Why him? How to choose a writing partner.

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As a white middle-aged housewife, I can bore myself pretty silly. Yup, I’ve tangoed with Cuban mops,  rode Swifter picker uppers around the house and done battle with the vacuum bag. I tried to ride the iRobot and broke it. Too heavy I guess. (Me, not it.) I know my world and I know my challenges. I chose a co-writer as different from me as I could. I also know that to handle hot potato race topics, a needed that balancing voice that made the use of the word “nigger” acceptable.

I am a publisher who owns a publishing company. Who doesn’t, right? I also work in film (the slowest drip of a Chinese water torture in modern business) and philanthropies that strike my sense of equality. I help people write. They help me. We thrive.

And I do what I call BRIDGE WORK. Above is Jason Davis, my co-author in HAIR CLUB BURNING, a riot of a ride through racism, bad behavior, stereotypes of ALL kinds, systemic racial prejudice, interracial friendship and love. I believe the government wants to keep black and whites apart. Our future lies in our bonds and all lives matter. Everyone knows that but ISIS. I wanted to know Jay’s story, his heart, his experiences as a Blood in America and there was no better way to understand than through writing.

I published Jason’s poetry 10 years ago when he was on the run for attempted murder. He was under the radar, banging hard and making babies. The call arrived asking for poems and he said, “you’re kidding, right?” He did write them and they were great. You can read them in The War of the Bloods in My Veins by Daushaun Morris, another book I published.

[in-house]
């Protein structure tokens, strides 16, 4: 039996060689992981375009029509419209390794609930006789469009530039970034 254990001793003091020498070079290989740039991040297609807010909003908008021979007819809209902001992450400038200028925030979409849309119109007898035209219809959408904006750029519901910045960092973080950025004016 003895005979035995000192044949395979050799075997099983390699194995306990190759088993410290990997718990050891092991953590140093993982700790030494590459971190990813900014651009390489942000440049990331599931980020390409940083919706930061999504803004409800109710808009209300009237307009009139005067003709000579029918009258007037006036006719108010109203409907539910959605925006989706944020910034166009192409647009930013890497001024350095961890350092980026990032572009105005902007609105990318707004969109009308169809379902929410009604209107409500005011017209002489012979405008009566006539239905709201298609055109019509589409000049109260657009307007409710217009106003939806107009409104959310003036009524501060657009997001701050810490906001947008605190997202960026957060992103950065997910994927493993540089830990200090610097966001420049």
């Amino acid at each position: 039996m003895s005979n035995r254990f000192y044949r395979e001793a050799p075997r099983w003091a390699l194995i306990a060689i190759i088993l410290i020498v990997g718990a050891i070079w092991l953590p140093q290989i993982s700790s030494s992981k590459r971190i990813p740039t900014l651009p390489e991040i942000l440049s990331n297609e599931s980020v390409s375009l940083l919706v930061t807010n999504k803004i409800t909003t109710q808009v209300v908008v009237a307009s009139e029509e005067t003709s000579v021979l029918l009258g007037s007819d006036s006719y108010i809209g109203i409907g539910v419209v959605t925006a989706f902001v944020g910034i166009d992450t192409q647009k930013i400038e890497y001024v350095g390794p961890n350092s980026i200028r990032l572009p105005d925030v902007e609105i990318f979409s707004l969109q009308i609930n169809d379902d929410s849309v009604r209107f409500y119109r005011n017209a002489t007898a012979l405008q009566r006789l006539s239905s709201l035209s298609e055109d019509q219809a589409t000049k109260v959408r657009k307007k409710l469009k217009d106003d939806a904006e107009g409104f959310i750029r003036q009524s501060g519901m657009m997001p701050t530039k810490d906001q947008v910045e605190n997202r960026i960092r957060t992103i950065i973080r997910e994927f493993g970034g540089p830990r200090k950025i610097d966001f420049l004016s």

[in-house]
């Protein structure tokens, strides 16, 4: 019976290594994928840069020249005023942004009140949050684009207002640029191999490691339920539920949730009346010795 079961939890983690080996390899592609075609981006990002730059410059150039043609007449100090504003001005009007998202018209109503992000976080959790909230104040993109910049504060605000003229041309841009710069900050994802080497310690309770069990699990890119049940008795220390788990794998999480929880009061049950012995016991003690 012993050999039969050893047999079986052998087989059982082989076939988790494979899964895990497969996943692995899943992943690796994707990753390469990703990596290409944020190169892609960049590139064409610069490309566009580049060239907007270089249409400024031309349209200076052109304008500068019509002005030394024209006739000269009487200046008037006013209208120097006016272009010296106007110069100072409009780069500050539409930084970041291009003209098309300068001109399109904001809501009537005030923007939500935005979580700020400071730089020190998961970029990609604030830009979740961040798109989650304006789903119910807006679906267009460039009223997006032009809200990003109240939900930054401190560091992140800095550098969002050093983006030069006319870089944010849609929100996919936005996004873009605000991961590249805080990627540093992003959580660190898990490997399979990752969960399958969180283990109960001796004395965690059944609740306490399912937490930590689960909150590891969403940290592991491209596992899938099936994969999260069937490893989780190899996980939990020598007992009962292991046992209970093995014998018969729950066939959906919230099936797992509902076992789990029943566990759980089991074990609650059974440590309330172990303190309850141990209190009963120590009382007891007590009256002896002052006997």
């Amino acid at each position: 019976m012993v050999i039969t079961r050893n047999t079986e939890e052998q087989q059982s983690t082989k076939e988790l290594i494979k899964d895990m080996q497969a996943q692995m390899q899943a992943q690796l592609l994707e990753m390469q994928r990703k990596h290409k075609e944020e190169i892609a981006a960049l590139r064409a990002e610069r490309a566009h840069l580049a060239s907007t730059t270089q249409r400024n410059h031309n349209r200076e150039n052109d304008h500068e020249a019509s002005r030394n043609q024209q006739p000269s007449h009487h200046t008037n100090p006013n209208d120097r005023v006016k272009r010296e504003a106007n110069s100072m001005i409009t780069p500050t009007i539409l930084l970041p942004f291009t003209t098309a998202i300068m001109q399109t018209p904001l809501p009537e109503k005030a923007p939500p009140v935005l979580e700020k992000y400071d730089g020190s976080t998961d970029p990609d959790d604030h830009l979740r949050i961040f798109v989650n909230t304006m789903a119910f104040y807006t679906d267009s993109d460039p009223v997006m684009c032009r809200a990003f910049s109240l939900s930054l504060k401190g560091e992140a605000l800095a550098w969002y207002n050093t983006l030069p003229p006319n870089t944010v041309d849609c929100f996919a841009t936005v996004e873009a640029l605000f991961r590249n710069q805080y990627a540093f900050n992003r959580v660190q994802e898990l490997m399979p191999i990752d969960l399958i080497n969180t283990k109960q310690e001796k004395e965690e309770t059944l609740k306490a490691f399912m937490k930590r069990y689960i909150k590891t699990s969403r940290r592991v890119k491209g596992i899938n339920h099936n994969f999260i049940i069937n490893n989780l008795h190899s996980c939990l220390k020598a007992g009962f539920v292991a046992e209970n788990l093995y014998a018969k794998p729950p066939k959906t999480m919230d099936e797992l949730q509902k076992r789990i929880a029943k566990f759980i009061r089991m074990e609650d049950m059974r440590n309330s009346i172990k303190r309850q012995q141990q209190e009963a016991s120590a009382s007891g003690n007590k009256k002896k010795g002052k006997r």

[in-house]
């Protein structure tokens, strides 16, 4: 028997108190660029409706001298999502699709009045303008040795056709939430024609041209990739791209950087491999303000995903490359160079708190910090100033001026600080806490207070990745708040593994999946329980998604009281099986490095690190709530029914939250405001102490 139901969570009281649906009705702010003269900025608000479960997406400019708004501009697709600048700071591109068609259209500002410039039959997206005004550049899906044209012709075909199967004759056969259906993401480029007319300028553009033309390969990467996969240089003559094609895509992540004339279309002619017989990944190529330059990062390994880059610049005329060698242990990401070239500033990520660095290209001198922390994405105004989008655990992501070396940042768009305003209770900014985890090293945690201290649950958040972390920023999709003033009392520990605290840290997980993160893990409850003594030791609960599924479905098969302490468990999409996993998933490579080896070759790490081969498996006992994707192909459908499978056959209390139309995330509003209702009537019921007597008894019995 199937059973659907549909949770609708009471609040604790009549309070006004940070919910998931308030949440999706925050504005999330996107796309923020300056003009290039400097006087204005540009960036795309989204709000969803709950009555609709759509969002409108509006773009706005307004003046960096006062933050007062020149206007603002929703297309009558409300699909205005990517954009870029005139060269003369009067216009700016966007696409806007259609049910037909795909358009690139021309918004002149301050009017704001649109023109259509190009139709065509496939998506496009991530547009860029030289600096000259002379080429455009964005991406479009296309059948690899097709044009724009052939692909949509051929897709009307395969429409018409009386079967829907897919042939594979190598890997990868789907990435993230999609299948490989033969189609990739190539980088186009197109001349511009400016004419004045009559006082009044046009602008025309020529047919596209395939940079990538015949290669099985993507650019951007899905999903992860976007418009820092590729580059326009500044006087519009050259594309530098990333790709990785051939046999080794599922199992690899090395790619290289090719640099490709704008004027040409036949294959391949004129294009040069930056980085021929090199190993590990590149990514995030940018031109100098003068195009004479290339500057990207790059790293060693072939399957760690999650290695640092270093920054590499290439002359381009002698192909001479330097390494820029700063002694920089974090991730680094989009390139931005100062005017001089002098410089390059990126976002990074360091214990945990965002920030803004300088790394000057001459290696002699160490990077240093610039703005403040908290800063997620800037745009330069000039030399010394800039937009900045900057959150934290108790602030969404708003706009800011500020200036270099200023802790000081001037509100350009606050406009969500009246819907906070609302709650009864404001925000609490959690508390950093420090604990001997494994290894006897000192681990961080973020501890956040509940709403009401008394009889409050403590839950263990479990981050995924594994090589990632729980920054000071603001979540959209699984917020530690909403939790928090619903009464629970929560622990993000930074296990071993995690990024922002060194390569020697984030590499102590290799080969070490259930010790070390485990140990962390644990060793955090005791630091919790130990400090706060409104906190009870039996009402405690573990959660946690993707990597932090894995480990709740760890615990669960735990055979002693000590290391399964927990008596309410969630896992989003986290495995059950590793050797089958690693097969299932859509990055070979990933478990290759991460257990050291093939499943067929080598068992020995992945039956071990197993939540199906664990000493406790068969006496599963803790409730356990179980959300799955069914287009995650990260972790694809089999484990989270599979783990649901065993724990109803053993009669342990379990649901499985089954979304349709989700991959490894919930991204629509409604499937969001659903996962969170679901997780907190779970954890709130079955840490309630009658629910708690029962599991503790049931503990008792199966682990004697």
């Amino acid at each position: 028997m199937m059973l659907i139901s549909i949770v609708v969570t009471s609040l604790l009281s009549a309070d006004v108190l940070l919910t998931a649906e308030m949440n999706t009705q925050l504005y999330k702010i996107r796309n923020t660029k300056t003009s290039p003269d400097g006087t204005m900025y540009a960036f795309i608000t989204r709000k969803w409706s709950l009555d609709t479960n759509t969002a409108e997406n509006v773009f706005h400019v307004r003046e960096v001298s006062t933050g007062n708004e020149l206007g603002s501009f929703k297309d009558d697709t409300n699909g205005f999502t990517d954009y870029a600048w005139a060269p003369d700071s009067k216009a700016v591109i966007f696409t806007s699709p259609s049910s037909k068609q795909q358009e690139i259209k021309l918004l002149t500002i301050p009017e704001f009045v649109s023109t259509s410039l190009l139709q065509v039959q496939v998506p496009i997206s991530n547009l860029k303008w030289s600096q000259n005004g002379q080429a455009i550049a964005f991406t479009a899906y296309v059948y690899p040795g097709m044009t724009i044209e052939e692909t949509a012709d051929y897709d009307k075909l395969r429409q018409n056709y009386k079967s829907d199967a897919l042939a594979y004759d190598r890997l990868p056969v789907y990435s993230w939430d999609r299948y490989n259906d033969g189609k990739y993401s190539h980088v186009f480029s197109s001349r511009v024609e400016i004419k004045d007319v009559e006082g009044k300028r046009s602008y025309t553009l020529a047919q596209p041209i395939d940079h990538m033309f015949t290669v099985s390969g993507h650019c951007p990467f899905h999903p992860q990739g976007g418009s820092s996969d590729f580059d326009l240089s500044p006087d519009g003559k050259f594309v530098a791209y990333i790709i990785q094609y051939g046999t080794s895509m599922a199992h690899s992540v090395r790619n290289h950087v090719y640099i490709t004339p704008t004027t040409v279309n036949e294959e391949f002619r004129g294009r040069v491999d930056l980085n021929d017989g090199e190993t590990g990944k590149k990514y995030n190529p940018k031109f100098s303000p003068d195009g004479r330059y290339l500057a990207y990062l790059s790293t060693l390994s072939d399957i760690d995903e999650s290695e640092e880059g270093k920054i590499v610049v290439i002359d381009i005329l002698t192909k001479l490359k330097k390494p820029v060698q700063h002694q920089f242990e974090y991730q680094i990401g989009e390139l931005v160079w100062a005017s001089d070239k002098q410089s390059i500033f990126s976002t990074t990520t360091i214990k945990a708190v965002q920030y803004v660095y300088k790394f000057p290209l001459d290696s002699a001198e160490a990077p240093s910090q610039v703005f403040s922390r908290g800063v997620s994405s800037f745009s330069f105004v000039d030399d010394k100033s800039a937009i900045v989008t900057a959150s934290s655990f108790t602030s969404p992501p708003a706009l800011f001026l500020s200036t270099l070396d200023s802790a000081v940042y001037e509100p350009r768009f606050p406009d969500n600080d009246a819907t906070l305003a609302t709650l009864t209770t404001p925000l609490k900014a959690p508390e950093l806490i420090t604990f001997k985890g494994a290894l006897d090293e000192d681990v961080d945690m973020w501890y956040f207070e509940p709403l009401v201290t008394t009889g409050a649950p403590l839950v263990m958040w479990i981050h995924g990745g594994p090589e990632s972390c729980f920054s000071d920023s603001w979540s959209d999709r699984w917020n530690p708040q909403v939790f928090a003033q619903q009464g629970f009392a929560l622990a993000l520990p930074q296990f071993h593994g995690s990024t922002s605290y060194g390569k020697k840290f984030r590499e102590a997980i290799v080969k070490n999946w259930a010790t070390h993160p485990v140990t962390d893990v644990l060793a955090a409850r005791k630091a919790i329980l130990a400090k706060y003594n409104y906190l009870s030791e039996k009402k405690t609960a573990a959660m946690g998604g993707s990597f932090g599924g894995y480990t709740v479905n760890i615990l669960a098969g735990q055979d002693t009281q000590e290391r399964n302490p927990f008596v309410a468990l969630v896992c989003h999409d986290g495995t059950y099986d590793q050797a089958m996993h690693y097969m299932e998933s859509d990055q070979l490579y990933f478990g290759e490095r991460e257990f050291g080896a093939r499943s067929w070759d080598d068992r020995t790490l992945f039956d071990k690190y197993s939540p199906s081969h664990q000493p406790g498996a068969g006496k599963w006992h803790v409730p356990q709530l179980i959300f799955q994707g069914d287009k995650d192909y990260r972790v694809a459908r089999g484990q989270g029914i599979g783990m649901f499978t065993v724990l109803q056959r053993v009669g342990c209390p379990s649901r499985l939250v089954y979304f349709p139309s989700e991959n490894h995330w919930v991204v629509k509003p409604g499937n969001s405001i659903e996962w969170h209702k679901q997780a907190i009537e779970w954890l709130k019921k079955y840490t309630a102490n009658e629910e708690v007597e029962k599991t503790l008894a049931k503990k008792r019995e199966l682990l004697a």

Jason and started writing Hair Club Burning as a way to capture the hilarious reactions of people to the middle-aged white Texas housewife and the gang banger. That is the genesis of the book.

But really, I want you to know who Jason is and how far he has come. He is now a novelist, a book seller, a philanthropist and a teacher. He is raising his 4 kids as a single dad, working the graveyard shift to pay his family’s way. He got his group of Harlem Bloods to lay down their arms and become a group with a civil purpose, a purpose to keep other young people out of gangs. He recently received  an award from Harlem Hospital for his work in the community.

I want you to know Jay. He is the stuff of White nightmares….or is he?   Twenty years of Catholic school training could not keep him from banging on the streets. Banging on the streets led to grave physical and mental distress. Jay entered the care of Dr. David Grand, one of the world’s foremost PTSD researchers who works with populations in Syria, the Balkans, anywhere there is mass murder, war and natural disasters. These gang members where suffering so – threw their actions and the scenes they witnessed together – and  PTSD became the treatment that allowed them to overcome and proceed with their lives.

I am Jay’s bridge. I brought him into the world of writing and publishing and he will soon start his own imprint, OG BOOKS. I am so proud of him and cannot wait to read more black voices in publishing. We’ve heard plenty from the white ones.

Watch here for the continue story of an OG Blood becoming a man of letters. It a beautiful thing: GUNS FOR INK.